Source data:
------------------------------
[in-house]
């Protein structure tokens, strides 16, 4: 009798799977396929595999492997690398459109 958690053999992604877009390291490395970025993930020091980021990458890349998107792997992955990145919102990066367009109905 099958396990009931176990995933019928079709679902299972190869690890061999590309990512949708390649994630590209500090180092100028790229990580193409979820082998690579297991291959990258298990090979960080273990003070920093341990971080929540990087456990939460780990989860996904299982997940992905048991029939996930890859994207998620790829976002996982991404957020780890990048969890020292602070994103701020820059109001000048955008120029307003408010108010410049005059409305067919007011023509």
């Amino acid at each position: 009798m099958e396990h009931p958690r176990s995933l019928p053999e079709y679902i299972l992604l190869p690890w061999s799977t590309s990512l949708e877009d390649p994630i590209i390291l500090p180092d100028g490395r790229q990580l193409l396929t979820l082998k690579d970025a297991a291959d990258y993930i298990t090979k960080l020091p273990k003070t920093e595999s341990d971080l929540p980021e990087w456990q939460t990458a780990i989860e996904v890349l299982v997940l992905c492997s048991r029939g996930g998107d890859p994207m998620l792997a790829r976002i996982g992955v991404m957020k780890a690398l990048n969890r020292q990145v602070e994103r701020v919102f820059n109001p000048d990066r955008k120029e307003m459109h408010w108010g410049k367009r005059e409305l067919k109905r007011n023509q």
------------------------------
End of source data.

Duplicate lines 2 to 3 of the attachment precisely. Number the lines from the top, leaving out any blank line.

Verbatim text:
């Protein structure tokens, strides 16, 4: 009798799977396929595999492997690398459109 958690053999992604877009390291490395970025993930020091980021990458890349998107792997992955990145919102990066367009109905 099958396990009931176990995933019928079709679902299972190869690890061999590309990512949708390649994630590209500090180092100028790229990580193409979820082998690579297991291959990258298990090979960080273990003070920093341990971080929540990087456990939460780990989860996904299982997940992905048991029939996930890859994207998620790829976002996982991404957020780890990048969890020292602070994103701020820059109001000048955008120029307003408010108010410049005059409305067919007011023509």
């Amino acid at each position: 009798m099958e396990h009931p958690r176990s995933l019928p053999e079709y679902i299972l992604l190869p690890w061999s799977t590309s990512l949708e877009d390649p994630i590209i390291l500090p180092d100028g490395r790229q990580l193409l396929t979820l082998k690579d970025a297991a291959d990258y993930i298990t090979k960080l020091p273990k003070t920093e595999s341990d971080l929540p980021e990087w456990q939460t990458a780990i989860e996904v890349l299982v997940l992905c492997s048991r029939g996930g998107d890859p994207m998620l792997a790829r976002i996982g992955v991404m957020k780890a690398l990048n969890r020292q990145v602070e994103r701020v919102f820059n109001p000048d990066r955008k120029e307003m459109h408010w108010g410049k367009r005059e409305l067919k109905r007011n023509q």